Traverse City Record-Eagle


March 30, 2014

Editorial: Keeping public in dark doesn't serve justice

Using Grand Traverse Prosecutor Bob Cooney’s logic, no one’s record for a prior arrest could ever be made public on the off chance that on some future day he could be charged with another crime and knowledge of the prior arrest could jeopardize his chance for a fair trial.

It’s a preposterous bit of illogic that in this case — the March 21 shooting death of Roger Rex Howard in Long Lake Township — keeps the public in the dark about a suspect in a fatal shooting. If applied to other cases, his reasoning opens the door for law enforcement officials to simply decide what information they will and won’t share with the public.

That’s not acceptable.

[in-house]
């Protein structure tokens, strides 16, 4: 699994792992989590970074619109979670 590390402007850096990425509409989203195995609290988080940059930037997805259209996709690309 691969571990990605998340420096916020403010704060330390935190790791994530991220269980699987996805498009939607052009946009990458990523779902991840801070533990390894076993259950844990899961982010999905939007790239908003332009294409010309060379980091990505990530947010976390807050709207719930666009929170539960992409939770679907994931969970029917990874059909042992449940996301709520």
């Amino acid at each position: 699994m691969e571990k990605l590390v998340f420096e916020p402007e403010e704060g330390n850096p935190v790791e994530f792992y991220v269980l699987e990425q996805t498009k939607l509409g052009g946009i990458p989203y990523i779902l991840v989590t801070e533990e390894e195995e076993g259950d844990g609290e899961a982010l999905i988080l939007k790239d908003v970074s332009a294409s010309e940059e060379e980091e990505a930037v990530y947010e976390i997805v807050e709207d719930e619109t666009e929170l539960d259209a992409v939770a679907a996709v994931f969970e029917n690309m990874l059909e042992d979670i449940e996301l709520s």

It’s good to see the prosecutor showing such concern for a suspect’s rights. By law, a person is innocent until proven guilty. It’s up to the prosecutor’s office to convince a jury or a judge, if it comes to it, that the accused did what the police say he or she did.

But there is no prohibition from letting the public know if it’s the accused’s first run-in with police or if he has a long criminal history. Police and prosecutors routinely release information on repeat drunken drivers or someone with prior domestic assault convictions.

So it was deeply troubling when Cooney redacted — whited out — a portion of a police report concerning Nicole Rachell Mitchell’s arrest for retail fraud and assault and battery after a Dec. 13 incident at the Younkers department store.

According to the available parts of a police report from that incident an employee saw Mitchell, who Cooney considers a suspect in Howard’s March 21 shooting death, place items in her purse. She paid for a pair of pants, the report stated, but items in her purse remained concealed.

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